Combat Logistics Battalion 31

From Wikipedia, the free encyclopedia
Jump to navigation Jump to search

Combat Logistics Battalion 31
CLB-31 Insignia.jpg
Combat Logistics Battalion 31 Insignia
Active 15 June 1979 – Current
Country United States of America
Allegiance United States of America
Branch United States Marine Corps
Type Combat Logistics
Role Amphibious / Expeditionary
Size Battalion
Part of

3rd Marine Logistics Group (Administratively)

31st Marine Expeditionary Unit (Operationally)
Garrison/HQ Camp Hansen, Okinawa, Japan
Nickname(s) Atlas Battalion
Motto(s) Ready, Reliable, and Responsive
Engagements Operation Desert Fox, Operation Iraqi Freedom
Commanders
Current
commander

LtCol Siebrand H. Niewenhous IV

ATLAS-6
Notable
commanders

LtCol Eric C. Malinowski (2014-2016)
LtCol Omar Randall (2012-2014)
LtCol William Arick (2010-2012)
LtCol Patrick Wall (2008-2010)
LtCol Scott Erdelatz (2006-2008)
LtCol Alex Vohr (2004-2006)
LtCol Thomas Gorry (2002-2004; now a BGen)
LtCol Peter T. Underwood (1998-2000)
LtCol John Chandler (1996-1998)
LtCol Willie Williams (1994-1996; LtGen, Retired)
LtCol Phillip Eve (1992-1994)

LtCol Dave Jacobus (1992)

Combat Logistics Battalion 31 (CLB-31) is a logistics battalion of the United States Marine Corps. CLB-31 is the Logistics Combat Element (LCE) of the 31st Marine Expeditionary Unit (31st MEU), the only continuously forward-deployed MEU in the Marine Corps.

As the Logistics Combat Element, Combat Logistics Battalion 31 provides all elements of the MEU with combat service support. To do this, CLB-31 comprises a Headquarters, a Motor Transport Platoon, Engineer Platoon, Explosive Ordnance Disposal (EOD) Platoon, Maintenance Platoon, Supply Platoon, Military Police Platoon, Landing Support Platoon, Communications Platoon and its Health Service Support. Additionally, CLB-31 provides the 31st MEU with ammunition, postal and disbursing services.

Although CLB-31 is assigned to the 3rd Marine Logistics Group, the battalion remains permanently assigned to the 31st MEU. CLB-31 is based on Camp Hansen in Okinawa, Japan.

Mission[edit]

Provide ground combat service support to the 31st Marine Expeditionary Unit to conduct special operations as directed and to act as the nucleus for expanded combat service support operations.

Atlas Battalion[edit]

In ancient Greek mythology, Atlas was the primordial Titan who held up the celestial spheres. His burden, according to myth, would be to forever carry the weight of the universe on his shoulders. Atlas represents the spirit of a battalion that keeps the rest of the effort moving forward.
CLB-31 adopted the title of Atlas Battalion in June 2012; Like Atlas, CLB-31 upholds, supports, and gives enduring sustainment to the 31st MEU. As one of the most constantly deployed battalions and the Combat Service Support for the only continually forward-deployed MEU in the Marine Corps, CLB-31 continually earns the title "Atlas Battalion".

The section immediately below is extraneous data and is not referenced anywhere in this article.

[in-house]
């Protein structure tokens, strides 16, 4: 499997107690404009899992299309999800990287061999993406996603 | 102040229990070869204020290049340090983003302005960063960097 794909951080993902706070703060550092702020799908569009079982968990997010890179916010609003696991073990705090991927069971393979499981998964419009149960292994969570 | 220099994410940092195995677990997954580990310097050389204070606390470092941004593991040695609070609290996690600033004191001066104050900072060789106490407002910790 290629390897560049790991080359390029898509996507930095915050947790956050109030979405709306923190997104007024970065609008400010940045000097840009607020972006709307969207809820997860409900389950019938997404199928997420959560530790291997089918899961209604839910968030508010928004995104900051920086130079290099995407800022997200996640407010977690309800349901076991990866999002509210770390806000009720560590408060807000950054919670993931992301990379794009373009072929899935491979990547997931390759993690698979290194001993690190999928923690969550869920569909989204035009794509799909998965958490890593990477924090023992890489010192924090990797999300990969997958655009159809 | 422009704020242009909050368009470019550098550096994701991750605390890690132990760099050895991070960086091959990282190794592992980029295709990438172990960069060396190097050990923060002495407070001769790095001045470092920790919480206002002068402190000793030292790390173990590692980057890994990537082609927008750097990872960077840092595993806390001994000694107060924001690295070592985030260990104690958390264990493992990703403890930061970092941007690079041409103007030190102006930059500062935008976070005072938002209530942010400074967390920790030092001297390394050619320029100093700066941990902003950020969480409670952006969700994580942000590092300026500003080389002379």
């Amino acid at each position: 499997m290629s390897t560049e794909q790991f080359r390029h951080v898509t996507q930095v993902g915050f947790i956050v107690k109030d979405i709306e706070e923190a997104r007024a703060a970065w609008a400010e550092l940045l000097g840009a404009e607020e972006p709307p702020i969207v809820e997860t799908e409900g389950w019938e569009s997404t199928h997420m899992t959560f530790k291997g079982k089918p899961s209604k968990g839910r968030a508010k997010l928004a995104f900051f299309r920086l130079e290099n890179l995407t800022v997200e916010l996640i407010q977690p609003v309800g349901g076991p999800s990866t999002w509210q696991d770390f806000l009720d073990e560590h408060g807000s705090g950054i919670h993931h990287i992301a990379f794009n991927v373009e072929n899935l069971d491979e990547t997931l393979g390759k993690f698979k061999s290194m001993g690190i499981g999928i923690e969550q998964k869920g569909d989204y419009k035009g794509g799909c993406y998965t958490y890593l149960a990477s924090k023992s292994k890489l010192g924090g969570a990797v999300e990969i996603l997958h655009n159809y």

Staff and Platoons[edit]

  • Headquarters - S-1, S-2/3, S-4, Food Service, Embark, Postal, Disbursing
  • Communications Platoon - Radio, Wire, Data
  • Engineer Platoon - Combat Engineers, Heavy Equipment, Bulk Water, Bulk Fuel, Utilities
  • Explosive Ordnance Disposal (EOD) Platoon
  • Health Services Support (HSS) Platoon - General Medical, Dental, Shock Trauma - STP
  • Landing Support (LS) Platoon - Red Patchers
  • Maintenance Platoon - Motor Transport, Engineer, Ordnance, Communication
  • Military Police Platoon
  • Motor Transport (Motor-T) Platoon

Special Capabilities[edit]

In addition to direct logistics support the attached Battalion Landing Team and general logistics support to the 31st MEU, CLB-31 is tasked with three special capabilities as part of the Maritime Contingency Force:

History[edit]

Marines from CLB-31 operate ROWPUs for relief efforts after the 2006 Southern Leyte mudslide

Though the 31st Marine Amphibious Unit had been with logisticians since inception, Combat Logistics Battalion 31 traces its lineage to the activation of Logistics Support Unit 31, 31st Marine Amphibious Unit, Fleet Marine Forces Pacific on 15 June 1979 at Kaneohe Bay, Hawaii. The unit was re-designated 17 October 1979 as Marine Amphibious Unit Service Support Group 31 (MSSG-31), 31st Marine Amphibious Unit (31st MAU).[1]

MSSG-31 was deactivated with the other elements of the 31st Marine Amphibious Unit in Spring 1985 (Officially, 29 April 1985).

The staff nucleus of the unit was activated in May 1992, and with the augmentation of personnel and sourcing of equipment from the 3rd Force Service Support Group, the newly re-established Marine Expeditionary Unit Service Support Group 31 was operational by the end of the year. MSSG-31 was officially reactivated on 1 August 1992 at Camp Kinser, Okinawa, Japan; without a break, the MSSG/CLB has participated in every operation with the 31st MEU since that time.